We thank Maureen O'Brien, CNS, CTTS, Will Wikle, NP, CTTS, and Suhana de Leon-Sanchez, NP, CTTS, the Tobacco Treatment Specialists, and Dionne Birkbeck, Clinic Coordinator of the Memorial Sloan-Kettering Tobacco Cessation Program and Lou-Anne David for her assistance with article preparation.
Electronic cigarette use among patients with cancer: Characteristics of electronic cigarette users and their smoking cessation outcomes
Version of Record online: 22 SEP 2014
© 2014 American Cancer Society
Volume 120, Issue 22, pages 3527–3535, November 15, 2014
How to Cite
Borderud, S. P., Li, Y., Burkhalter, J. E., Sheffer, C. E. and Ostroff, J. S. (2014), Electronic cigarette use among patients with cancer: Characteristics of electronic cigarette users and their smoking cessation outcomes. Cancer, 120: 3527–3535. doi: 10.1002/cncr.28811
See editorial on pages 3430–2, this issue.
- Issue online: 4 NOV 2014
- Version of Record online: 22 SEP 2014
- Manuscript Accepted: 2 APR 2014
- Manuscript Revised: 1 APR 2014
- Manuscript Received: 27 FEB 2014
Erratum: Erratum: Borderud SP, Li Y, Burkhalter JE, Sheffer CE and Ostroff JS. Electronic cigarette use among patients with cancer: Characteristics of electronic cigarette users and their smoking cessation outcomes. Cancer. doi: 10.1002/cncr.28811
Vol. 121, Issue 5, 800–801, Version of Record online: 25 NOV 2014
- smoking cessation;
- electronic cigarettes (E-cigarettes)
Given that continued smoking after a cancer diagnosis increases the risk of adverse health outcomes, patients with cancer are strongly advised to quit. Despite a current lack of evidence regarding their safety and effectiveness as a cessation tool, electronic cigarettes (E-cigarettes) are becoming increasingly popular. To guide oncologists' communication with their patients about E-cigarette use, this article provides what to the authors' knowledge is the first published clinical data regarding E-cigarette use and cessation outcomes among patients with cancer.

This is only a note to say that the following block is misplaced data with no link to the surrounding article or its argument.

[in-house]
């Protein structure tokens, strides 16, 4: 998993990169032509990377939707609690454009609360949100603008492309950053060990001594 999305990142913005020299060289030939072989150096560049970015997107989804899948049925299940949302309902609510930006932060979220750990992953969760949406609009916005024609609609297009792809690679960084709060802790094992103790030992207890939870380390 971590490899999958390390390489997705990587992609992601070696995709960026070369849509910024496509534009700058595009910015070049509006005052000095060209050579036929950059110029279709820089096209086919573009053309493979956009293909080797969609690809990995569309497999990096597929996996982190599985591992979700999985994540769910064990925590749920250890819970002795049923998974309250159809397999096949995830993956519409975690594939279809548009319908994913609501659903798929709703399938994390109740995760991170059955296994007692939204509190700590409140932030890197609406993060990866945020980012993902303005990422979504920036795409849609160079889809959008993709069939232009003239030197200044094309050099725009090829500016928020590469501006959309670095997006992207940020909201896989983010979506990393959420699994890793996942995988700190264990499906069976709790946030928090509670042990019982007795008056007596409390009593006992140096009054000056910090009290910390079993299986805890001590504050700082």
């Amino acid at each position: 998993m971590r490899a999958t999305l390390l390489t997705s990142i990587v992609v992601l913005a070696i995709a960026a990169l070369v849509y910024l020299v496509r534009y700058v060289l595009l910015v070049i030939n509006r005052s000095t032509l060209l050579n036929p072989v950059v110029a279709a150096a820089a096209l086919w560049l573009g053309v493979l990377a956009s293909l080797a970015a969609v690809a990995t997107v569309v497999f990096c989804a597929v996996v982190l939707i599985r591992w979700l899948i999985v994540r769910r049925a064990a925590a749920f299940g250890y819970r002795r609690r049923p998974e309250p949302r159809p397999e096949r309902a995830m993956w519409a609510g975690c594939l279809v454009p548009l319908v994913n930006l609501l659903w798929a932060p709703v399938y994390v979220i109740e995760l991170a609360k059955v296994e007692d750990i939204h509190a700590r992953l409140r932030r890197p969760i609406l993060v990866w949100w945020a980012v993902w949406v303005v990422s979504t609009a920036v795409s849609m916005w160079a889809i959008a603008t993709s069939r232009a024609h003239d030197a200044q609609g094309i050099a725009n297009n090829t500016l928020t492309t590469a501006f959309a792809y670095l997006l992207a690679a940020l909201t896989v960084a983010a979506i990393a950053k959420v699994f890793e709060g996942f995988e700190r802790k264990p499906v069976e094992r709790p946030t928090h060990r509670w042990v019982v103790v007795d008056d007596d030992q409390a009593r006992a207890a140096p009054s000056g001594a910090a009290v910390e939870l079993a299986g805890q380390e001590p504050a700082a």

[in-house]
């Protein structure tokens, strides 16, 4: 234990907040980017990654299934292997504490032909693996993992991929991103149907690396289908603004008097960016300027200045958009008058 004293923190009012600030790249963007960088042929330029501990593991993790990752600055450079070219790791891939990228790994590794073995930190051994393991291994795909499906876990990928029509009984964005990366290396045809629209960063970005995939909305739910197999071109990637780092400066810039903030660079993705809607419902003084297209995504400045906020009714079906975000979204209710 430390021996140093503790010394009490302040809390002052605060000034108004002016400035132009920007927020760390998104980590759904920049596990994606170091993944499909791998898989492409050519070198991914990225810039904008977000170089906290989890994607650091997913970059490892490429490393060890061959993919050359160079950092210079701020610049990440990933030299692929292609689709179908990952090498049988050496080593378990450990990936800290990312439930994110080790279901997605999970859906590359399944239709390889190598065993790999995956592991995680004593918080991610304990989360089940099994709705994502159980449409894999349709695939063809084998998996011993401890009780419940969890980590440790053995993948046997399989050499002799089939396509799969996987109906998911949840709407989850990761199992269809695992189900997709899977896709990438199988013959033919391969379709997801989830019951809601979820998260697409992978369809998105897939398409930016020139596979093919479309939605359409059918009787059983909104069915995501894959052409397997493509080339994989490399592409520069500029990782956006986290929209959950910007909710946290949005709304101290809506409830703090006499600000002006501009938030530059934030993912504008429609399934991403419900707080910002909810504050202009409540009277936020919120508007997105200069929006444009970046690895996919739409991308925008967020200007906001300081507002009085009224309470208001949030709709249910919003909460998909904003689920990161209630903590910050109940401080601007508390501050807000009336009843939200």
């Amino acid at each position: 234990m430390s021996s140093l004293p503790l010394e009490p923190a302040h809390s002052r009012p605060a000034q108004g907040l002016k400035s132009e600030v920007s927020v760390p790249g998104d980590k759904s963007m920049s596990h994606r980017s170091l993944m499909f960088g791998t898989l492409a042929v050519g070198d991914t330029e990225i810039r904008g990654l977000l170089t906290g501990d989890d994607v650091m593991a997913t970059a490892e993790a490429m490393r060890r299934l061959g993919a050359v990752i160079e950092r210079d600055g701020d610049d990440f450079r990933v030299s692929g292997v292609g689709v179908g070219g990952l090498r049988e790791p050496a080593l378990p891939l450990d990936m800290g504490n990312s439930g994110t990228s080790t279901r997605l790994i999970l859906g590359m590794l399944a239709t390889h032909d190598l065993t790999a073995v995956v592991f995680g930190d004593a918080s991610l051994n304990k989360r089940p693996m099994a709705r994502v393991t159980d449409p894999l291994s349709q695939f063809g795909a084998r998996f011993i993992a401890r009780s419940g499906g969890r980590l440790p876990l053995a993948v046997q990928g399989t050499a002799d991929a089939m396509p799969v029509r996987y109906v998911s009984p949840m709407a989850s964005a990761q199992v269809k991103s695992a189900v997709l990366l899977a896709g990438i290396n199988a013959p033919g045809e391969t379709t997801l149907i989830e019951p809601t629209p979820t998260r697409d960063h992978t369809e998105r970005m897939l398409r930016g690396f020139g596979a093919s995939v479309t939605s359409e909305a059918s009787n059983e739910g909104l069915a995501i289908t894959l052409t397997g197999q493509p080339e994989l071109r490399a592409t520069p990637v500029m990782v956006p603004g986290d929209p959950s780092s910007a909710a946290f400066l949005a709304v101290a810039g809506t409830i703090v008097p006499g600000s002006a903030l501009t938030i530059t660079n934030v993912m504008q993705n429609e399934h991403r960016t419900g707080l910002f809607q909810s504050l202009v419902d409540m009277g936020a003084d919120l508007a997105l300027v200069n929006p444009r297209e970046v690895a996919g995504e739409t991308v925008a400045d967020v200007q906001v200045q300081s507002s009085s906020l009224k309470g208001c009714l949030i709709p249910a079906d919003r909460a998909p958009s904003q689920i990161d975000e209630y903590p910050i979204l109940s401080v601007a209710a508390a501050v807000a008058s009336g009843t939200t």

A total of 1074 participants included smokers (patients with cancer) who recently enrolled in a tobacco treatment program at a comprehensive cancer center. Standard demographic, tobacco use history, and follow-up cessation outcomes were assessed.
A 3-fold increase in E-cigarette use was observed from 2012 to 2013 (10.6% vs 38.5%). E-cigarette users were more nicotine dependent than nonusers, had more prior quit attempts, and were more likely to be diagnosed with thoracic and head or neck cancers. Using a complete case analysis, E-cigarette users were as likely to be smoking at the time of follow-up as nonusers (odds ratio, 1.0; 95% confidence interval, 0.5-1.7). Using an intention-to-treat analysis, E-cigarette users were twice as likely to be smoking at the time of follow-up as nonusers (odds ratio, 2.0; 95% confidence interval, 1.2-3.3).
The high rate of E-cigarette use observed is consistent with recent articles highlighting increased E-cigarette use in the general population. The current longitudinal findings raise doubts concerning the usefulness of E-cigarettes for facilitating smoking cessation among patients with cancer. Further research is needed to evaluate the safety and efficacy of E-cigarettes as a cessation treatment for patients with cancer. Cancer 2014;120:3527–3535. © 2014 American Cancer Society.